Star-Crossed – For Love of Day, For Love of Night by Andrea Dietrich
In shadows’ veils, at end of night,
sweet Moon removes her modest light
and softly, yet again, exhales –
at end of night, in shadows’ veils.
As she departs, her love’s released
to climb the stairway to the east.
They cannot meet to share their hearts.
Her love’s released as she departs.
She watches him while hid from view,
the way he kisses morning’s dew,
and sees gold rays spill from his rim.
While hid from view, she watches him.
Sad Moon, alone for centuries,
with awe has watched Sun leave, cerise.
while she, afar. . . how cold she’s grown!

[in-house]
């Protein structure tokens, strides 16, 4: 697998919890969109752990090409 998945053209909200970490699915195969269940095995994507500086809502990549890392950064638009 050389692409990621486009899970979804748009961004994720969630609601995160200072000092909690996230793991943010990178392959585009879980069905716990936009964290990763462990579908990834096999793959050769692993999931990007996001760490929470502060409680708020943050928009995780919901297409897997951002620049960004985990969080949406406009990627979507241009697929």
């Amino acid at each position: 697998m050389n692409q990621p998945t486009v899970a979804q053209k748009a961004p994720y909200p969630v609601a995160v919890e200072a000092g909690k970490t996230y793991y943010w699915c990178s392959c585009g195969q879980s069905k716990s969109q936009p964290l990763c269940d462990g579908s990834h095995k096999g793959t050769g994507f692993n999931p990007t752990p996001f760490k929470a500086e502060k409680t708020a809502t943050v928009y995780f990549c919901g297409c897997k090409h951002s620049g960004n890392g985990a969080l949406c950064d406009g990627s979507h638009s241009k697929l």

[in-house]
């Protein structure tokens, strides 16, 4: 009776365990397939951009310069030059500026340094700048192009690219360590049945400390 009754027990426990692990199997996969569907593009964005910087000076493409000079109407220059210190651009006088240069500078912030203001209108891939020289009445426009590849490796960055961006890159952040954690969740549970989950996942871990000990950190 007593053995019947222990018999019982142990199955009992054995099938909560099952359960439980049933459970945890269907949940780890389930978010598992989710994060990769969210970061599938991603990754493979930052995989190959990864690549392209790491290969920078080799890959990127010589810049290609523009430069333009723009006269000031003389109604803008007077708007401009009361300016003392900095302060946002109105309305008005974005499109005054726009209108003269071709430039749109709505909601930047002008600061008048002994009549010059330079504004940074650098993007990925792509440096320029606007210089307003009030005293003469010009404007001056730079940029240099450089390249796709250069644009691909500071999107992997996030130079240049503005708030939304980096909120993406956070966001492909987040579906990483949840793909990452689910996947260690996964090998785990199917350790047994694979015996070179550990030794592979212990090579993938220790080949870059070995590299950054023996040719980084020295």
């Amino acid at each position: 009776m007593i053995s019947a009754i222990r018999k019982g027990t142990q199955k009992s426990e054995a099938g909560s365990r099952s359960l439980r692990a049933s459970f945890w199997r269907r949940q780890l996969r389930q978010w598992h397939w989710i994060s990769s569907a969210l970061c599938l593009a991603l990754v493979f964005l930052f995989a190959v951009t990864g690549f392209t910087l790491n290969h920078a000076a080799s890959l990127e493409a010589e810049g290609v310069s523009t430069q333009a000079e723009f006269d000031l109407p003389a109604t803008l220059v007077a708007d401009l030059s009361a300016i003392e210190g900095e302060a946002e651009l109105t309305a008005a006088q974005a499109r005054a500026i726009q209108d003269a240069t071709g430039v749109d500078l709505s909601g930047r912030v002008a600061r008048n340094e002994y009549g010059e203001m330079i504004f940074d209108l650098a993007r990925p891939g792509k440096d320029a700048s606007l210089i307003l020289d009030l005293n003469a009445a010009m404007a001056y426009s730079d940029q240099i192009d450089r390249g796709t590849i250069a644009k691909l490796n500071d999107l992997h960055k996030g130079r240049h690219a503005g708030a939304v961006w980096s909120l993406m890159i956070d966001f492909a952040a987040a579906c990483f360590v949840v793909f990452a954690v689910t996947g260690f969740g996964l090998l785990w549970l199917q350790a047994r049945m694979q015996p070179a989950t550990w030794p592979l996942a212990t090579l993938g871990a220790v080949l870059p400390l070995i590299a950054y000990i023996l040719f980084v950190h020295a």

For centuries, sad moon alone.
She takes his place so he may rest.
And though forlorn, she’s always dressed
in lace, for Luna has great grace.
So he may rest, she takes his place.
For love of night, for love of day,
she can’t implore him that he sway
from course. To be apart’s their plight.
For love of day, for love of night.
(This is a form called Swap Quatrain, where first
line’s phrases swap in the last line of each stanza.)
The chase of sun and moon is a recurring theme of folklore and mythology.
Even now that we have the means to know what the bodies really are, how they
orbit, how we orbit writers will look to the sky and see two lovers who rarely
spend time together.
I really like the form of this poem – the way the first line is transitioned to end the stanza.
Happy day four!